Despite the friendship of the governor, even this colony was no longer the safe haven it had once been. Human endurance had been pushed to the limit by the insolence and insults of the pirates. Every captain who took his ship out of port was gambling on his ability to slip by the buccaneers. Something had to be done. When help came, it came from the neighboring Colony of Virginia rather than from North Carolina. Virginia, because of the valuable cargoes carried in and out of Chesapeake Bay, had long been plagued by pirates. In 1717 Governor Alexander Spotswood of that province reported that sea traffic was practically at a standstill because pirates were almost constantly patrolling the ocean off the Virginia Capes. During one six‑week period, not one ship dared to leave the safety of Virginia shores. Spotswood was no Eden. His activities in suppressing the buccaneers were just as vigorous as Eden’s were lax.
And so it was to the governor of Virginia rather than to Eden that the people of North Carolina turned. The “Trading People” of the colony transmitted a number of pleas for help to their neighbor to the north. Witnesses were found who signed statements, or affidavits, indicating the close relations between Governor Eden of North Carolina and the pirates.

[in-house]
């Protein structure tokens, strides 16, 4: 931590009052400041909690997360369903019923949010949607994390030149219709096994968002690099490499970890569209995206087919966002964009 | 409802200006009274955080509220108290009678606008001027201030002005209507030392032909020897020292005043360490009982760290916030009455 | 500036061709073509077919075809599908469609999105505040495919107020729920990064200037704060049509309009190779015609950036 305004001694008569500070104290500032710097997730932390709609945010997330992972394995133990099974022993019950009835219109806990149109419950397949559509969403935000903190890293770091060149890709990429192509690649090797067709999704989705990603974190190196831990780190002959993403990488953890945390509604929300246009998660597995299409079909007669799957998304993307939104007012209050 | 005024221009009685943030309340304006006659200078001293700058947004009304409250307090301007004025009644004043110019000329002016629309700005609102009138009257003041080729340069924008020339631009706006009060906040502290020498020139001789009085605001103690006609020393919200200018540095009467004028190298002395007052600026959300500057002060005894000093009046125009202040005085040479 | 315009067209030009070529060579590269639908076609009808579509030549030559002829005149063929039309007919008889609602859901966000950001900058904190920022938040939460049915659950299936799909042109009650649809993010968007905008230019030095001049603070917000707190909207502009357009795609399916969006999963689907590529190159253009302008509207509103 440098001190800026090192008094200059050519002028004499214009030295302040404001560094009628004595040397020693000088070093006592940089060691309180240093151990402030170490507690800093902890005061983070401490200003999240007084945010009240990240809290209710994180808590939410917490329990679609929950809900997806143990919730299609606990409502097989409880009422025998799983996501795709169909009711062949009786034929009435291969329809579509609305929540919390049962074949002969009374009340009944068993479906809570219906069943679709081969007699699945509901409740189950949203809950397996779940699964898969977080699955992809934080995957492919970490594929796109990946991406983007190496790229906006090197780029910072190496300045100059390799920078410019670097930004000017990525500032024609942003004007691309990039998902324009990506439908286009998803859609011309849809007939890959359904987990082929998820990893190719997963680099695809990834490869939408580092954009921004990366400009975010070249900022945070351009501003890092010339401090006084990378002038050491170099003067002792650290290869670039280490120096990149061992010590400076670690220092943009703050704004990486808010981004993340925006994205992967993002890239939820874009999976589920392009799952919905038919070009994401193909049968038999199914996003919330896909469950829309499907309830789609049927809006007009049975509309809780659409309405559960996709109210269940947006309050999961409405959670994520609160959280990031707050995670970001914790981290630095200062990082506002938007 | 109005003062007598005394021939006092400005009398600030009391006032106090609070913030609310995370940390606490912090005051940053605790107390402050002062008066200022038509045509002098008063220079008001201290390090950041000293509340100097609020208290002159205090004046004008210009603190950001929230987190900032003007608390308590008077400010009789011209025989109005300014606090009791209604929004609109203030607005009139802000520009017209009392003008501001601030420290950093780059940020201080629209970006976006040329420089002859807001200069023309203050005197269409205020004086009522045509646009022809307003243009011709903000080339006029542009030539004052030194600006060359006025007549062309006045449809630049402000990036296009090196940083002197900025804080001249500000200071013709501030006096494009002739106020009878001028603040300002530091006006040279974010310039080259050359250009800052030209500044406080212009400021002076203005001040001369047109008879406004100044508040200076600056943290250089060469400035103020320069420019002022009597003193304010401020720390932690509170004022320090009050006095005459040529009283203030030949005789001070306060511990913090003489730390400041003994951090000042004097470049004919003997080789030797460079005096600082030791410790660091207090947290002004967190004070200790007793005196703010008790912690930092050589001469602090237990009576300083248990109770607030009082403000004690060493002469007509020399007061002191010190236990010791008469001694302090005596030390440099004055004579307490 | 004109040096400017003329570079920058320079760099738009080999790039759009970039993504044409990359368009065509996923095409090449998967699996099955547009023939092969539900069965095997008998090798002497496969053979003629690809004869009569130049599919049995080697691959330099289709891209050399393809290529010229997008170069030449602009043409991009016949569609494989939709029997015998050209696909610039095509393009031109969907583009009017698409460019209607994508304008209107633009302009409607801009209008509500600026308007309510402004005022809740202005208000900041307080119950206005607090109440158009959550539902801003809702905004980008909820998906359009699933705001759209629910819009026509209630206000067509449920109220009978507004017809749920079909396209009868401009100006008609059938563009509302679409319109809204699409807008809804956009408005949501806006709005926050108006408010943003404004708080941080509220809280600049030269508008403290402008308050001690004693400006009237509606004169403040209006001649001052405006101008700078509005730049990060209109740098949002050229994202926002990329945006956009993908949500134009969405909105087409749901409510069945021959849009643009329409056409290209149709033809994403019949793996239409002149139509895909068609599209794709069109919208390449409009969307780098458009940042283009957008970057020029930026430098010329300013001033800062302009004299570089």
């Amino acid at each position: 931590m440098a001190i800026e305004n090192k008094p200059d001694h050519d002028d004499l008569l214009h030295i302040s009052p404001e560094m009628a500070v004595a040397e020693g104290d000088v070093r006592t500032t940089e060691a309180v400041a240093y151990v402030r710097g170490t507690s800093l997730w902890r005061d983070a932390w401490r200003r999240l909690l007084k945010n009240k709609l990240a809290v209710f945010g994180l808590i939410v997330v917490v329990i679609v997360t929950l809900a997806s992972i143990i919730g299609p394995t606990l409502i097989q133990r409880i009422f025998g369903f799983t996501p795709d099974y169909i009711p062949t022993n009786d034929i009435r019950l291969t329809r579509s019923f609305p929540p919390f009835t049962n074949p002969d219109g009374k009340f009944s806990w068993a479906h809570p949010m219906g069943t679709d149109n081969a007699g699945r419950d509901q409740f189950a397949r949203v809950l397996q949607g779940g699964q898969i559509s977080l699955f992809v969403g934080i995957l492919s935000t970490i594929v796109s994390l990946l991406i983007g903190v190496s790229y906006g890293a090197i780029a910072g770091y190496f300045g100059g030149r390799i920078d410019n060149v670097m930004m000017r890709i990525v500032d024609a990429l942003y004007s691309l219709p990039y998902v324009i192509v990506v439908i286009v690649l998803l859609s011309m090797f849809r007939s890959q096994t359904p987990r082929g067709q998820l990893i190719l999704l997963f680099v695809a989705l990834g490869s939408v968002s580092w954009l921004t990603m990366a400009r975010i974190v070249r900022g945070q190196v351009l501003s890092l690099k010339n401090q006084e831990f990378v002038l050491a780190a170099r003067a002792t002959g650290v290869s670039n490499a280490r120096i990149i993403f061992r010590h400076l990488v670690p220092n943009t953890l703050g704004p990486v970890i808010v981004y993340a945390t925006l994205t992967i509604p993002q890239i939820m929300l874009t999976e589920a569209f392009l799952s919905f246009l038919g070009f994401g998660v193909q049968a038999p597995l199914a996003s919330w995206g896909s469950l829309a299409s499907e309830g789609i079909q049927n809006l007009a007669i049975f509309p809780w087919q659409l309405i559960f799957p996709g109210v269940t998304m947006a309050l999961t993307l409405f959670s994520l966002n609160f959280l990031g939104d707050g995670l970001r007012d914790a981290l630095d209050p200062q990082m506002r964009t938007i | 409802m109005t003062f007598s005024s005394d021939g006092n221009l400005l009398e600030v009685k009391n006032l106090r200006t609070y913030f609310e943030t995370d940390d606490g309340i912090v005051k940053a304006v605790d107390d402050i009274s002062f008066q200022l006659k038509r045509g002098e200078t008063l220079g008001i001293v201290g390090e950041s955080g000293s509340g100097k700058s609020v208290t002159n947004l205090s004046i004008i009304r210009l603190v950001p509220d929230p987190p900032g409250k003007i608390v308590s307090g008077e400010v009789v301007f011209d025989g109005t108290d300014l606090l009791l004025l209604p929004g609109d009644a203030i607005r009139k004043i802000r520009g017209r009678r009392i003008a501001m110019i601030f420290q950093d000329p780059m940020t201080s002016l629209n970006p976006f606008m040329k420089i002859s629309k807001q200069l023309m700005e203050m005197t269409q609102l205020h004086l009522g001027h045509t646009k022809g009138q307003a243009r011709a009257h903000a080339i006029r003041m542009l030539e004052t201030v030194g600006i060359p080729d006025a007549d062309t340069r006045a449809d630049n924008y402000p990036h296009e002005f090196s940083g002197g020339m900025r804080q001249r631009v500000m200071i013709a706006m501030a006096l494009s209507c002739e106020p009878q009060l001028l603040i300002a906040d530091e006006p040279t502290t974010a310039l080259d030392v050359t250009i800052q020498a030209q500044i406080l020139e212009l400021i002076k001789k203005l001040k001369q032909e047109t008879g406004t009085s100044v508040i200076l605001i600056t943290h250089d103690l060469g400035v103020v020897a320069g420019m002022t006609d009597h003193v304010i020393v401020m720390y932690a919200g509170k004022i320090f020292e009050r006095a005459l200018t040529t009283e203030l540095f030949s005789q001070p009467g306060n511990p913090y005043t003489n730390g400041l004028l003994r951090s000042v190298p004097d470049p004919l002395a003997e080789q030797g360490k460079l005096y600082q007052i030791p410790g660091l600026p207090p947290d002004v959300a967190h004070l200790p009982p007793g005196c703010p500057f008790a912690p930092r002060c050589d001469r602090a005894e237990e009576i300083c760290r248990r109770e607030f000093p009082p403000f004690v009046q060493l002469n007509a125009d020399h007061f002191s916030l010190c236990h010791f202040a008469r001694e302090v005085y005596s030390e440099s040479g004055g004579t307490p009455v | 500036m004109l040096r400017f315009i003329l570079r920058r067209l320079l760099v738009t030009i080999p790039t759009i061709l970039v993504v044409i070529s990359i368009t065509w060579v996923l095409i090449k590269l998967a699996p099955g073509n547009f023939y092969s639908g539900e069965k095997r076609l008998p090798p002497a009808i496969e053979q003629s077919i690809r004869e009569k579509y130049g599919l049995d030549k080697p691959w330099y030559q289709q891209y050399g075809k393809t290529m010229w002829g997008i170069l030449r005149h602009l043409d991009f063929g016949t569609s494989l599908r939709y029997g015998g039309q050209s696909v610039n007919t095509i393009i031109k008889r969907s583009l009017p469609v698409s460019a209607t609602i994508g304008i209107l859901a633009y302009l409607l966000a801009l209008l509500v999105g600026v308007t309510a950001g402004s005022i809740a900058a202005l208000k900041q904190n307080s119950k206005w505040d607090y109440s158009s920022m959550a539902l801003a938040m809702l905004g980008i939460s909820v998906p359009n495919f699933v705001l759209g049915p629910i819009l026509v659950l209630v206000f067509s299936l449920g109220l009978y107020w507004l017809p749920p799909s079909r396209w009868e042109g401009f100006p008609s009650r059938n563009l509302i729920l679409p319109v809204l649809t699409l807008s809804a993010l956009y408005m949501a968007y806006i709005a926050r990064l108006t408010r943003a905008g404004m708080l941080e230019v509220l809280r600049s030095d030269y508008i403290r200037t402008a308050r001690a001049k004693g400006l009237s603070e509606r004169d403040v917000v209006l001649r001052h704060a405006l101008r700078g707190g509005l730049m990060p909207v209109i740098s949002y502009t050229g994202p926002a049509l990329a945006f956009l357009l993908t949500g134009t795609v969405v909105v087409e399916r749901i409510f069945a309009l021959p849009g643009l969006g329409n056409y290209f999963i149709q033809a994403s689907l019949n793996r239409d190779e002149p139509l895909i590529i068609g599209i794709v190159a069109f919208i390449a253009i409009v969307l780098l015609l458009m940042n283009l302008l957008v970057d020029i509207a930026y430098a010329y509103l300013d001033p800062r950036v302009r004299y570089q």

Even with these accusations, there were certain legal obstacles which must first be cleared away. Because Teach had accepted the king’s pardon, he was supposedly no longer a pirate. Evidence had to be secured that proved he had committed additional acts of piracy after his acceptance of the pardon and taking the oath. This evidence was found in Virginia. A man named William Howard, who at one time had served as quartermaster under Teach, was captured in the colony. Charged with serving with “one Edward Teach and other wicked and desolate persons . . .” he was brought to trial not having the “Fear of God before his Eyes nor Regarding the Allegiance due to his Majesty nor the just Obedience he owed to the Laws of the Land. . . .” Howard broke down under questioning and it was from his testimony that it was learned that Blackbeard and his crew had returned to a career of piracy after accepting His Majesty’s pardon. Not only that, but they had taken at least two prizes since they had resumed the profession.